Reading: Janusz BardachI've just finished reading Janusz Bardach's memoir of the Gulag, Man is Wolf to Man. As a youth in Poland, Bardach admired the Soviet Union, believing that the Communists were building a perfect and just society. He welcomed the Soviet occupation of his hometown following the Molotov-Ribbentrop Pact. As a Jew, he thought the Soviets were rescuing his family not only from Hitler, but from Poland's native anti-Semites.
It didn't take long for reality to set in. Bardach found himself coerced into serving as a 'civilian witness' while the NKVD brutalised and deported his neighbours. When Hitler broke the pact, Bardach was drafted into the Soviet military. After an accident with a tank, he was denounced by his fellow soldiers and sentenced to ten years' hard labour.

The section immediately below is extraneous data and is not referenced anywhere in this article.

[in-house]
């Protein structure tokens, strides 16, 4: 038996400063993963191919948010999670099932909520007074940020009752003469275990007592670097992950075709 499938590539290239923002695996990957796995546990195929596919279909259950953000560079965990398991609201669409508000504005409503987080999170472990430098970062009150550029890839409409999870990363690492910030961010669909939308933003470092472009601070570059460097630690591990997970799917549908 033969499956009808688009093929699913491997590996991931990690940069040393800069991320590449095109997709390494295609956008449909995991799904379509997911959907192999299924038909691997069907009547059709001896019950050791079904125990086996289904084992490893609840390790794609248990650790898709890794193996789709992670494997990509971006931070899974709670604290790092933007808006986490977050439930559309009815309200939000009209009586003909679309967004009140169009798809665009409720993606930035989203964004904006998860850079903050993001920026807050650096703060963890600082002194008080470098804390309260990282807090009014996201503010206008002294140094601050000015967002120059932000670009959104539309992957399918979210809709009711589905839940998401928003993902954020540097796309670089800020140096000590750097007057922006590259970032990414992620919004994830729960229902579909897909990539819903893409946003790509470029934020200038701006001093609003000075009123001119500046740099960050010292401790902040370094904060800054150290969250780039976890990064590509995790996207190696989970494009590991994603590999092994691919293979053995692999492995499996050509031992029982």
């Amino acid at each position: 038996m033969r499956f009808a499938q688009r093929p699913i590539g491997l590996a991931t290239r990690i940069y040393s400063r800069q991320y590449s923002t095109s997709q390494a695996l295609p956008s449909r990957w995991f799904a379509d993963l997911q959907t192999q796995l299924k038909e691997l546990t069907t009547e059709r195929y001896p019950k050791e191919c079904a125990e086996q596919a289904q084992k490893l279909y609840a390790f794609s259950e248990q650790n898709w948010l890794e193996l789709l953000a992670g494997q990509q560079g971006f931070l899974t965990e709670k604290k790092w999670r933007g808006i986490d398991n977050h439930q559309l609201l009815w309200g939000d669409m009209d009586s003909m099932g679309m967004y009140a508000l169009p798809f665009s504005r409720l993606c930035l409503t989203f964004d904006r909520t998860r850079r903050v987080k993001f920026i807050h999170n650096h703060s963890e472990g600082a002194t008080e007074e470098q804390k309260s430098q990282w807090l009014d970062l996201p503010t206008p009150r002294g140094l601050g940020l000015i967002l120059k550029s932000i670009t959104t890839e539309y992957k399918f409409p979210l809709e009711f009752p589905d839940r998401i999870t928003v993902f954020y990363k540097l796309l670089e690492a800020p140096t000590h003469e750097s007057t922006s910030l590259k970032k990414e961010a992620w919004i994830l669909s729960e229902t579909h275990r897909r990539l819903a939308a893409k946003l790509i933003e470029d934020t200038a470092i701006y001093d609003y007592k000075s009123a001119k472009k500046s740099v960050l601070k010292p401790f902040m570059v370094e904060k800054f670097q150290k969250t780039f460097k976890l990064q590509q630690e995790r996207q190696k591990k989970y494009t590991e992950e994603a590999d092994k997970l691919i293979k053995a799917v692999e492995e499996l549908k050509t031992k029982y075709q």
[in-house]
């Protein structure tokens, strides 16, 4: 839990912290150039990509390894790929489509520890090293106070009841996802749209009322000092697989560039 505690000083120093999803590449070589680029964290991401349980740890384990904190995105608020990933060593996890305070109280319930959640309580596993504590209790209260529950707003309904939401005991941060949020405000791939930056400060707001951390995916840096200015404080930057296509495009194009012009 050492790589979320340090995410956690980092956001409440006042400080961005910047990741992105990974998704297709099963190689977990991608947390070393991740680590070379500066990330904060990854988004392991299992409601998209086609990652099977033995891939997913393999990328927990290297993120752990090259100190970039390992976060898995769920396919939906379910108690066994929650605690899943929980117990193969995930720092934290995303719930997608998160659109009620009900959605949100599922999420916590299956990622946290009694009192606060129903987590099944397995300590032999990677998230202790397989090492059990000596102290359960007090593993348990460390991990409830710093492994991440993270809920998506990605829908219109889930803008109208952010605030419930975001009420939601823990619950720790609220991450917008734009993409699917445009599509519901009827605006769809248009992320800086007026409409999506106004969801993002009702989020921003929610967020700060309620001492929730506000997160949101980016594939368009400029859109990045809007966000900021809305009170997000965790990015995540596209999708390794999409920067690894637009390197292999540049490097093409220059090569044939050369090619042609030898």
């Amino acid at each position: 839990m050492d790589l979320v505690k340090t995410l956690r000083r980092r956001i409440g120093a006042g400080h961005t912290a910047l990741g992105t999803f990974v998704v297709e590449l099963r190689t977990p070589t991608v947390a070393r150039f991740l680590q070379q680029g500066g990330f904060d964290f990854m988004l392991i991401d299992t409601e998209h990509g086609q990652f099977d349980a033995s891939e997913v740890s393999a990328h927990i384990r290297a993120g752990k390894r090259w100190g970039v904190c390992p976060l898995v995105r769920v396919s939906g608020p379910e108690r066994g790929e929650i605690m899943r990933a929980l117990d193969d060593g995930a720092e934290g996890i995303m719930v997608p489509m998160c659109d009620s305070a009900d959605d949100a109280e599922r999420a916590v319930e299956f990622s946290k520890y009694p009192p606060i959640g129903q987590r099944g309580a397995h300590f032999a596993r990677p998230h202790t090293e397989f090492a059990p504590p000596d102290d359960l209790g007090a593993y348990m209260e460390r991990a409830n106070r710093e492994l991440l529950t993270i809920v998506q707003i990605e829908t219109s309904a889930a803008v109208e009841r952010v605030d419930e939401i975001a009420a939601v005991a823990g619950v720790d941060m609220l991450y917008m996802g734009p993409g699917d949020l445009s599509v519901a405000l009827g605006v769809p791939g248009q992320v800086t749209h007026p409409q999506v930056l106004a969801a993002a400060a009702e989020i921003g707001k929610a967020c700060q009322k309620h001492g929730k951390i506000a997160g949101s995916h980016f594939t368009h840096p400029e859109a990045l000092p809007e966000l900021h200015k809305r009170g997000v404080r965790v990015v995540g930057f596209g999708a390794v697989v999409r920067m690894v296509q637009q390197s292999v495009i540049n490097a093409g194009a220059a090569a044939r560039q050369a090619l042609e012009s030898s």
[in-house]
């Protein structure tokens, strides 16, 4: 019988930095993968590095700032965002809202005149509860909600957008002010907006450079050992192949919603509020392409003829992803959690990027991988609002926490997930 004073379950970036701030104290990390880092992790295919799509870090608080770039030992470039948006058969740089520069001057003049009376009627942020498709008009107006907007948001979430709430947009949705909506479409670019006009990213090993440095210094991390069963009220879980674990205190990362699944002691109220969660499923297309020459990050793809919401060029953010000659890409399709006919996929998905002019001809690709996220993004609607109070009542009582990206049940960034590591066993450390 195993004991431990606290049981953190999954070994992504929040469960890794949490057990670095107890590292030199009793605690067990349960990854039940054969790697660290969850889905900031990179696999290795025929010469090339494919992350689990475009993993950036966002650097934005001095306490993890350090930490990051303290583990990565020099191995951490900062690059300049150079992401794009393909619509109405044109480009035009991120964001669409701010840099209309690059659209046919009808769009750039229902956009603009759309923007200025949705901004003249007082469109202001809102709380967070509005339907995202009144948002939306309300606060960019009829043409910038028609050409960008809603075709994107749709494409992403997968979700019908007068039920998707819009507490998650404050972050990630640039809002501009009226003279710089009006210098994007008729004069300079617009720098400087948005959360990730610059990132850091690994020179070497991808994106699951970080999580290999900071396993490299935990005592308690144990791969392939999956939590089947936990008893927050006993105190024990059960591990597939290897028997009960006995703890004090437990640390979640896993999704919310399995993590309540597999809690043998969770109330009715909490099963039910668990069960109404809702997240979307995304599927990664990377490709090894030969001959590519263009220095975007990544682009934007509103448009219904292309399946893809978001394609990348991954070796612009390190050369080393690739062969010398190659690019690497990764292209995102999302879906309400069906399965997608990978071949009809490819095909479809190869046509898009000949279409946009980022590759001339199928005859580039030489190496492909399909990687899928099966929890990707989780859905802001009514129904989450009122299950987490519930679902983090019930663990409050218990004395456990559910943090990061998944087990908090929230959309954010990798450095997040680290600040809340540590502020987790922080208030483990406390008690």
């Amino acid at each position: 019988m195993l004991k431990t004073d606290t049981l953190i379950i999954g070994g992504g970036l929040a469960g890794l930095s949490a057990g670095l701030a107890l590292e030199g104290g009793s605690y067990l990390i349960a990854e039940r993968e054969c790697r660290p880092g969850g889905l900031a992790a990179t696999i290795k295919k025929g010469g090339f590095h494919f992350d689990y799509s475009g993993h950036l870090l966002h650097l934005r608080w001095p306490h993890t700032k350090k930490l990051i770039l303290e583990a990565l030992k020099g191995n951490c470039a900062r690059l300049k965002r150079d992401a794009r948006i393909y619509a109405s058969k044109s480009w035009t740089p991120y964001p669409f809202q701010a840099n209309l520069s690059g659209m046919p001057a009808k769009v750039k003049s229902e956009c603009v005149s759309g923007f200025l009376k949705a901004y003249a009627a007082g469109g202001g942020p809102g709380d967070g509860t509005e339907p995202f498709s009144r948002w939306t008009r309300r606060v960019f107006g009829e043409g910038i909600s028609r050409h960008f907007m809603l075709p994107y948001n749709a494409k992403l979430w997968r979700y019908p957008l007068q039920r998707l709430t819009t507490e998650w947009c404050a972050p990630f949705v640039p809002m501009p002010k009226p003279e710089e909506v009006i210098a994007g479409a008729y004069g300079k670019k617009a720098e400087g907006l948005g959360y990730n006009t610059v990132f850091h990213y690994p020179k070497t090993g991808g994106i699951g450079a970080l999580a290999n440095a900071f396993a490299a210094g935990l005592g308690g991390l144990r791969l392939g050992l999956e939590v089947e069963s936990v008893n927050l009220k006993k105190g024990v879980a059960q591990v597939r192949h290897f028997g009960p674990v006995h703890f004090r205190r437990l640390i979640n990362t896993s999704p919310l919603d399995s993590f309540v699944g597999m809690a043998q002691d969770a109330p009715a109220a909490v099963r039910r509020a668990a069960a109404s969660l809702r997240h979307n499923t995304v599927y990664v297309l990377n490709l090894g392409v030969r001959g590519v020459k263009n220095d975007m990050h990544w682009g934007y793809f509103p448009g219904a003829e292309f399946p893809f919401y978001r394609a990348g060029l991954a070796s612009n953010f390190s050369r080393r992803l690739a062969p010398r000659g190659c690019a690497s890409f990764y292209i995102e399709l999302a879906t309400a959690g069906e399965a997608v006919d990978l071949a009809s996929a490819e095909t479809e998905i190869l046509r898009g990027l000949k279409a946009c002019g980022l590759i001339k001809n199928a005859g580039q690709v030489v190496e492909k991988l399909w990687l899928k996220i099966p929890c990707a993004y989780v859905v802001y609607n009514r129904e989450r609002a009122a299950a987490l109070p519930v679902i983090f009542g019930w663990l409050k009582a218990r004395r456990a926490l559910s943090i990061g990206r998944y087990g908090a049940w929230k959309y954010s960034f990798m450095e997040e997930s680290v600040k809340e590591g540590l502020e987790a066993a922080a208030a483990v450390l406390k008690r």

Bardach describes his time in the Gulag with photographic clarity. He spares no detail but is never melodramatic. This is one of the most absorbing books I have read about Soviet history.
My one complaint is that the book doesn't seem to have been proofread, or at least not very well. In particular, the word 'lay' has been misused for 'lie' every time. This is one of several recent nonfiction books I've read where grammatical and typographical errors have gone uncorrected (Simon Sebag-Montefiore's biography of Stalin remains the champion.)
Bardach also wrote a sequel, Surviving Freedom, which I hope to read soon.
(Note: While looking the book up on Amazon, I found this entry to their 'Listmania' feature. The creator's story is online, but sadly only in Lithuanian.)